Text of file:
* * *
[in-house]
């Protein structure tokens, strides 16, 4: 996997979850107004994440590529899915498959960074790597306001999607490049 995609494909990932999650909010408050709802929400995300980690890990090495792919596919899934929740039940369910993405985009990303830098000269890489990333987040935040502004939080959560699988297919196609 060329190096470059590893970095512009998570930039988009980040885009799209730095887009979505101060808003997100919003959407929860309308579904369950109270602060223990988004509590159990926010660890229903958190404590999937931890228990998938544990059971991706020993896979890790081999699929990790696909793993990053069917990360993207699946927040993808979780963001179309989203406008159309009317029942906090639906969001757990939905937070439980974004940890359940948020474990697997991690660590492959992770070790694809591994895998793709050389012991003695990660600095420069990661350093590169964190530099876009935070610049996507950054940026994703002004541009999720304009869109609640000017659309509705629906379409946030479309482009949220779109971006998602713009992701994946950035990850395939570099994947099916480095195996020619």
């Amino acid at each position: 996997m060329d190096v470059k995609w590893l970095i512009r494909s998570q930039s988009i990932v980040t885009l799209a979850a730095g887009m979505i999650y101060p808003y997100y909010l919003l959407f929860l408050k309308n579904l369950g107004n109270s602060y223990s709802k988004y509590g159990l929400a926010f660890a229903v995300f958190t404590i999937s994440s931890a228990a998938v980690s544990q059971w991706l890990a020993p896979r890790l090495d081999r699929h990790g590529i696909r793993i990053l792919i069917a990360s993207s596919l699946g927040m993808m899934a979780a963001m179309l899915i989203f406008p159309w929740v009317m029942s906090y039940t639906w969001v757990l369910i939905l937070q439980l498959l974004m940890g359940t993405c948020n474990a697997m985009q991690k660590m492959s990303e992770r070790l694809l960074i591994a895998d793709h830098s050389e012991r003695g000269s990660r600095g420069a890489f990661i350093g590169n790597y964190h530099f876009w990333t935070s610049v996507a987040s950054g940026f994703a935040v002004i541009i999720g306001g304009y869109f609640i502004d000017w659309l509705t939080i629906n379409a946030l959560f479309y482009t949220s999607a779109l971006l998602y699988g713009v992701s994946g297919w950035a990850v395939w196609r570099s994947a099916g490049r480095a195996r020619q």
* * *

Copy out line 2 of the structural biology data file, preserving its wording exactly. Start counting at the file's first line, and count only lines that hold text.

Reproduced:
């Protein structure tokens, strides 16, 4: 996997979850107004994440590529899915498959960074790597306001999607490049 995609494909990932999650909010408050709802929400995300980690890990090495792919596919899934929740039940369910993405985009990303830098000269890489990333987040935040502004939080959560699988297919196609 060329190096470059590893970095512009998570930039988009980040885009799209730095887009979505101060808003997100919003959407929860309308579904369950109270602060223990988004509590159990926010660890229903958190404590999937931890228990998938544990059971991706020993896979890790081999699929990790696909793993990053069917990360993207699946927040993808979780963001179309989203406008159309009317029942906090639906969001757990939905937070439980974004940890359940948020474990697997991690660590492959992770070790694809591994895998793709050389012991003695990660600095420069990661350093590169964190530099876009935070610049996507950054940026994703002004541009999720304009869109609640000017659309509705629906379409946030479309482009949220779109971006998602713009992701994946950035990850395939570099994947099916480095195996020619």